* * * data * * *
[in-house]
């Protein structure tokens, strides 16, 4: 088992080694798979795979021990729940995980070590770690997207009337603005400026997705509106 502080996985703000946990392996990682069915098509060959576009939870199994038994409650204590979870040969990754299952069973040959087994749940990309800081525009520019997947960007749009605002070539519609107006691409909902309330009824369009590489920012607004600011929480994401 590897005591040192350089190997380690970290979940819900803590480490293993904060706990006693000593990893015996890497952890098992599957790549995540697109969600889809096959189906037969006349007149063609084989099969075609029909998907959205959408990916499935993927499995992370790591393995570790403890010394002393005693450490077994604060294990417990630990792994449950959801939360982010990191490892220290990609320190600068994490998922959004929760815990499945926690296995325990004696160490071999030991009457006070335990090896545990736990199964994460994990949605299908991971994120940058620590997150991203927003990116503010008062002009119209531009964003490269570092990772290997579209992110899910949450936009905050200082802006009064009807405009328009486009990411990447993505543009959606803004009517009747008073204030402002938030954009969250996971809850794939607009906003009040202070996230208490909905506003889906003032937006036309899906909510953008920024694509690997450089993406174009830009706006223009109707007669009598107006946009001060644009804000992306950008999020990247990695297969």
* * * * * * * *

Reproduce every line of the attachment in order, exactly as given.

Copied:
[in-house]
């Protein structure tokens, strides 16, 4: 088992080694798979795979021990729940995980070590770690997207009337603005400026997705509106 502080996985703000946990392996990682069915098509060959576009939870199994038994409650204590979870040969990754299952069973040959087994749940990309800081525009520019997947960007749009605002070539519609107006691409909902309330009824369009590489920012607004600011929480994401 590897005591040192350089190997380690970290979940819900803590480490293993904060706990006693000593990893015996890497952890098992599957790549995540697109969600889809096959189906037969006349007149063609084989099969075609029909998907959205959408990916499935993927499995992370790591393995570790403890010394002393005693450490077994604060294990417990630990792994449950959801939360982010990191490892220290990609320190600068994490998922959004929760815990499945926690296995325990004696160490071999030991009457006070335990090896545990736990199964994460994990949605299908991971994120940058620590997150991203927003990116503010008062002009119209531009964003490269570092990772290997579209992110899910949450936009905050200082802006009064009807405009328009486009990411990447993505543009959606803004009517009747008073204030402002938030954009969250996971809850794939607009906003009040202070996230208490909905506003889906003032937006036309899906909510953008920024694509690997450089993406174009830009706006223009109707007669009598107006946009001060644009804000992306950008999020990247990695297969």